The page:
Friday, November 15, 2013

Home Again, Home Again

My youngest son has moved back home, and much as he loves us, he’s not happy about it. He finds himself in the position in which so many young people who’ve done everything parents and society have told them to do find themselves—well-educated with excellent grades and college leadership experience and no jobs. And heavy student loans.

Joseph’s lucky. He had full scholarships In undergraduate and fellowships in graduate school, so his student loans are nowhere near as large as those his friends are carrying. But he spent one full year studying abroad and went to England on several research trips, as well as traveling to national conferences to present scholarly papers (all an absolute must anymore if you’re looking for an academic job), and his scholarships didn’t cover all of that, so he had to take student loans.

Universities have been phasing out full-time, tenure-track faculty positions over the last decade or two. Where part-time, contingent faculty used to make up less than 30% of faculty nationally, now they are over 70% of the teachers at universities and colleges. Even as tuition has gone sky-high, the students paying it are being taught by part-time adjunct faculty who usually have no campus offices or telephones and are paid less than the lowest level clerical worker at their schools, having to cobble together multiple classes at several universities to make a minimal income (with no benefits) and racing from one place to another each day and week.

My son is also looking for non-academic jobs, but there he runs into a twin difficulty that’s almost an oxymoron—he has no applicable experience yet he’s considered overqualified. And again, a whole generation of young people are facing this same double bind.

This leads me to wonder how we as a country came to this point of failing our children. As individual parents and as a society, we’ve stressed to them, “Work hard. Stay in school. Go to college. Get good grades. That’s the road to success in life.” So what do we say when our kids have done all of this, and they’re faced with jobs that require they also apply for food stamps?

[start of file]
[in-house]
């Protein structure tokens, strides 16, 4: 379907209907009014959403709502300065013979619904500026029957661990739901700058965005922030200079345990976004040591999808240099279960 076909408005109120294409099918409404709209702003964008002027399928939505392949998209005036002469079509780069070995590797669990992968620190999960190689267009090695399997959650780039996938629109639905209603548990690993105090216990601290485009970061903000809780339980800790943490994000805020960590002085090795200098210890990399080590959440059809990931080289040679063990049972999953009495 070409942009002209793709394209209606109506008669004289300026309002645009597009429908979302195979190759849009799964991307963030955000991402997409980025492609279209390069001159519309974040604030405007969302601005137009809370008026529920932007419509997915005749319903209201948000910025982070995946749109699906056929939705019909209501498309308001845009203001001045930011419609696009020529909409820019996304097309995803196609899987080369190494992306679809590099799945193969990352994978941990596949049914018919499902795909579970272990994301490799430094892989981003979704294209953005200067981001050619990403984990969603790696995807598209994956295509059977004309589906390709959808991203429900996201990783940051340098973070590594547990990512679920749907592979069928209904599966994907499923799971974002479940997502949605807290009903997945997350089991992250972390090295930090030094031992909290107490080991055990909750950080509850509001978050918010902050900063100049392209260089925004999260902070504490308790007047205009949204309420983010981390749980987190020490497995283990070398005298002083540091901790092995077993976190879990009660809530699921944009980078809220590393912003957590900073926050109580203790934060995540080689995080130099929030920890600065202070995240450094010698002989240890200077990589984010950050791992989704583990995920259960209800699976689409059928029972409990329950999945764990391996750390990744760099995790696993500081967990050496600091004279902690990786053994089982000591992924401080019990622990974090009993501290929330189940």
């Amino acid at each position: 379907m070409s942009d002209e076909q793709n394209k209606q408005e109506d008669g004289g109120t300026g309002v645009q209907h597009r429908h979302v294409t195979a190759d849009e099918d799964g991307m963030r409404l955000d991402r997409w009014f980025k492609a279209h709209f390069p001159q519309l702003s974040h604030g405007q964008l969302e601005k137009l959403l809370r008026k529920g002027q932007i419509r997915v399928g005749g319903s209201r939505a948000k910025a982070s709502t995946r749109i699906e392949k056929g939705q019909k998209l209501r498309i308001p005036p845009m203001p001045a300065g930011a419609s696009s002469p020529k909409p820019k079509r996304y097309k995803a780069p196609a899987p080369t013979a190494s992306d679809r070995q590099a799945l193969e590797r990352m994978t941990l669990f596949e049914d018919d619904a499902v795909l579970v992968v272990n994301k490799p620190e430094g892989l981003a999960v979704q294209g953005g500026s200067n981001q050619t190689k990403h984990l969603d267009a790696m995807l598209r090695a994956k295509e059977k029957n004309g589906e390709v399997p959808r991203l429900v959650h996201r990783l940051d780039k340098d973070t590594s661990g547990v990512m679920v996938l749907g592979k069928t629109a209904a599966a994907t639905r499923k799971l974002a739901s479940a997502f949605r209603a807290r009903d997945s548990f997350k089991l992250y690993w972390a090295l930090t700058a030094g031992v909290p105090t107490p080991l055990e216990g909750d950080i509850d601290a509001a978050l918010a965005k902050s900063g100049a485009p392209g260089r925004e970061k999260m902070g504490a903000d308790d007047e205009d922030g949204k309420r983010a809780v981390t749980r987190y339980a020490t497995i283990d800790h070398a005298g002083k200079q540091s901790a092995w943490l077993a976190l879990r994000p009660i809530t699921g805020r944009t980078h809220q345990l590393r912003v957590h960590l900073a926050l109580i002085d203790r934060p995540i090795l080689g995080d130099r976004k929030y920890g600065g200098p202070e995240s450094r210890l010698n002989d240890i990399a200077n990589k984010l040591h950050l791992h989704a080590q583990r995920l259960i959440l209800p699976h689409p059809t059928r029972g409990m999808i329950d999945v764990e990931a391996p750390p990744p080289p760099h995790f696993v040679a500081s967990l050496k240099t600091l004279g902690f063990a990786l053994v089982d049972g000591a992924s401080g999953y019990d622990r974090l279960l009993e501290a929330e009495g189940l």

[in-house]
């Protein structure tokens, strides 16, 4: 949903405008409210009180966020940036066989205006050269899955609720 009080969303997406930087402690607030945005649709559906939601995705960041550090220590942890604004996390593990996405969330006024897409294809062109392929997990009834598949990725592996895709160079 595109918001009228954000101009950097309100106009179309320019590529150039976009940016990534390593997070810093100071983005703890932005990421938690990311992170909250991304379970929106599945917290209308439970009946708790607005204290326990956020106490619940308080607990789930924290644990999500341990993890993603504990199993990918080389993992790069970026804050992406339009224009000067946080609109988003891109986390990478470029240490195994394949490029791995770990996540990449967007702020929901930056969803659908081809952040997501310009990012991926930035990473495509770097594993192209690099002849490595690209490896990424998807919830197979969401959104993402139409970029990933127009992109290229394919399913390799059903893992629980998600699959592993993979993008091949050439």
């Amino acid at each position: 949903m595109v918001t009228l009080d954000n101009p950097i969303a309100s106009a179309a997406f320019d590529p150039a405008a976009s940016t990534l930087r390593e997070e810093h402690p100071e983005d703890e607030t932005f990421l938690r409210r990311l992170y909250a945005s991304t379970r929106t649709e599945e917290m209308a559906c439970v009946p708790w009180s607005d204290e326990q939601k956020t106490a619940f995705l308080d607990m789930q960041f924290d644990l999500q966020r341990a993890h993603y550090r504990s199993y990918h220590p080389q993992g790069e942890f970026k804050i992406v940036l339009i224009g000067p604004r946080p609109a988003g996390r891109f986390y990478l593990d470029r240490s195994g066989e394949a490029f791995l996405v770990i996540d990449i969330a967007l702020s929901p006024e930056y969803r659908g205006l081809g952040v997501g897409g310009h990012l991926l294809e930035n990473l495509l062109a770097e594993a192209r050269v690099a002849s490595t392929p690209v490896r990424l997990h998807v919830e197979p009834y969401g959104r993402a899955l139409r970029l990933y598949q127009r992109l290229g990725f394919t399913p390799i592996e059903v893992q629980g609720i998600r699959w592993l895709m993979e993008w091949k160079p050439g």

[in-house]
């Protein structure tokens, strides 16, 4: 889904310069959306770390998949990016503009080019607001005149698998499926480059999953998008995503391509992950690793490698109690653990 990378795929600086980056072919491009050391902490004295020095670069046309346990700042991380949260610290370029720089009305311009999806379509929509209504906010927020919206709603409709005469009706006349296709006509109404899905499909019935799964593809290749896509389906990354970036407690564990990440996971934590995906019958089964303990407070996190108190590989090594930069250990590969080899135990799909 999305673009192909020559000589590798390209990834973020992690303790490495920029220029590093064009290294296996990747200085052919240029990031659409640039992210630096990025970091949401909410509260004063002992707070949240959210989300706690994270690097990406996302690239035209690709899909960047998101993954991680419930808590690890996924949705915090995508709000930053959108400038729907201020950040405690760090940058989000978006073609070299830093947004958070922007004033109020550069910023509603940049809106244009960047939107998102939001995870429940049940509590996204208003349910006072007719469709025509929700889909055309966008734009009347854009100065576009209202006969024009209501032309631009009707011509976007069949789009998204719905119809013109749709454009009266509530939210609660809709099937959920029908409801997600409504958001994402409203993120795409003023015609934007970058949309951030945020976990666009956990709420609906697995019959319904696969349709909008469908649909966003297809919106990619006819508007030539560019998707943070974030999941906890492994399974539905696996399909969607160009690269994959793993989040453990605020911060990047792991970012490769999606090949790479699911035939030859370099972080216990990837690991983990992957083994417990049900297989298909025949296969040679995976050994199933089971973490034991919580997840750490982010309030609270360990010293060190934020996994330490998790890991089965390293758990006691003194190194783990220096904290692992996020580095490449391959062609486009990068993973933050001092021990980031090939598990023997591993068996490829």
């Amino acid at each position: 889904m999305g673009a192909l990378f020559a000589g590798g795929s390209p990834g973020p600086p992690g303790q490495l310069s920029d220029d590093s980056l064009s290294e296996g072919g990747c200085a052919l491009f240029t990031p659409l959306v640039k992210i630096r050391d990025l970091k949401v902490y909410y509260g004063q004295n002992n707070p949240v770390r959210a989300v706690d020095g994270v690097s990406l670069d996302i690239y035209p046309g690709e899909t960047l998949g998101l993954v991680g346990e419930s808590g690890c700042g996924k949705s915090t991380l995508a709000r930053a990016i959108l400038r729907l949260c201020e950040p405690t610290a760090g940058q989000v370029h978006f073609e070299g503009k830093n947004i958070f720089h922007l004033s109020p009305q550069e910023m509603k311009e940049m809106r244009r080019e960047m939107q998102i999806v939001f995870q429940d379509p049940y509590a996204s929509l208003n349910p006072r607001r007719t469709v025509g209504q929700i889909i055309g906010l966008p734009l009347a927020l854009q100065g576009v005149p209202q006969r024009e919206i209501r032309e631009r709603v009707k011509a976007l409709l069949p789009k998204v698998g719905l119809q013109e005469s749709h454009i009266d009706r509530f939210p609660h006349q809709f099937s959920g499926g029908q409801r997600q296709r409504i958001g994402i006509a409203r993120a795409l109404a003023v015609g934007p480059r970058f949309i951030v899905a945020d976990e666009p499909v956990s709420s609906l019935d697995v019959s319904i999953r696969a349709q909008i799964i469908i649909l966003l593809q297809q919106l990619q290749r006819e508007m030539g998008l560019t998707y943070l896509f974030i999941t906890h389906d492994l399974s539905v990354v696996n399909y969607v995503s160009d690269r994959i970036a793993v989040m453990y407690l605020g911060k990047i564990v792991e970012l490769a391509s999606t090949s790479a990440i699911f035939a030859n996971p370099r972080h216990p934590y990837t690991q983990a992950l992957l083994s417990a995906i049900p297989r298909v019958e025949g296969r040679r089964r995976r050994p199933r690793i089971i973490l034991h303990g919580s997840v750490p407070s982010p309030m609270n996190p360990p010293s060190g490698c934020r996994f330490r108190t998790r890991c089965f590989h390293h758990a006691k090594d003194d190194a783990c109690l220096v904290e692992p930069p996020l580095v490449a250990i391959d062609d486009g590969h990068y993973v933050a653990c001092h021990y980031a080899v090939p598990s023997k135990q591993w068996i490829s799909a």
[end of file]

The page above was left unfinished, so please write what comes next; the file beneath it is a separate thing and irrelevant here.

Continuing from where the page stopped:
I don’t have any answers to these questions, but I know they’re questions we need to be asking and finding answers to as a society. If all we want is a nation of underpaid fast-food/TargMart /AmazGiant warehouse workers, what are we turning ourselves into? And why do we even bother with schools of any kind?

Do you have any young people in your life? What do they feel about what they’re facing economically? What do you think about it?


  1. What an on point blog! For a nation that has encouraged our children to work hard and obtain advanced degrees, this seems to be a widespread problem. You gave the statistics for academia, but they are the same for law and many of the business degree sub-specialties like marketing. Not only is it frustrating as a parent to see our children struggling to find jobs that utilize their skill sets, but the impact of wasting this talent can't even be predicted in terms of national economy and lifestyle.

  2. This is a sad situation. But another side of the coin. None of my kids got college degrees--though they did take various college classes and they have or have had interesting, challenging and good paying jobs with benefits and able to retire. Eldest daughter was a secretary at the local school district, held several positions from working with the school psychologist, scheduling transportation and schools for homeless kids, and much more. Her husband was a truck driver--both retired and doing well. Second daughter was a school bus driver now the wife of a pastor (works harder at that one with no monetary compensation but loves it), First son, who is no longer with us due to cancer, had a hard time in school but always had a job, last one was as fork-lift mechanic at a WalMart distribution center. Third daughter has also had many jobs, usually bookkeeping, has worked a long time now as a church secretary and loves it. Youngest son also has had many jobs, mostly in construction. Yes, I do think it's a shame anyone who has worked hard for a degree can't find a job--but there are other jobs out there that are worthy and needed.

  3. And as for me I only earned an AA in Early Child Education, but have had some great jobs through the years: taught in a pre-school for children with developmental disabilities for 10 years, taught in day cares for disadvantaged kids, owned and operated and lived in 6 bed facility for developmentally disabled, organized and taught state licensed classes for administrators of these kinds of facilities at the same time. (Oh, and I wrote and was published at the same time.) Not sure what my point is except that I managed to have a wonderfully fulfilling life, several careers without a college degree. No, these kids don't need to work in menial jobs, but they might find some other place to put what they've learned to use that might be more fun and still bring in a good paycheck.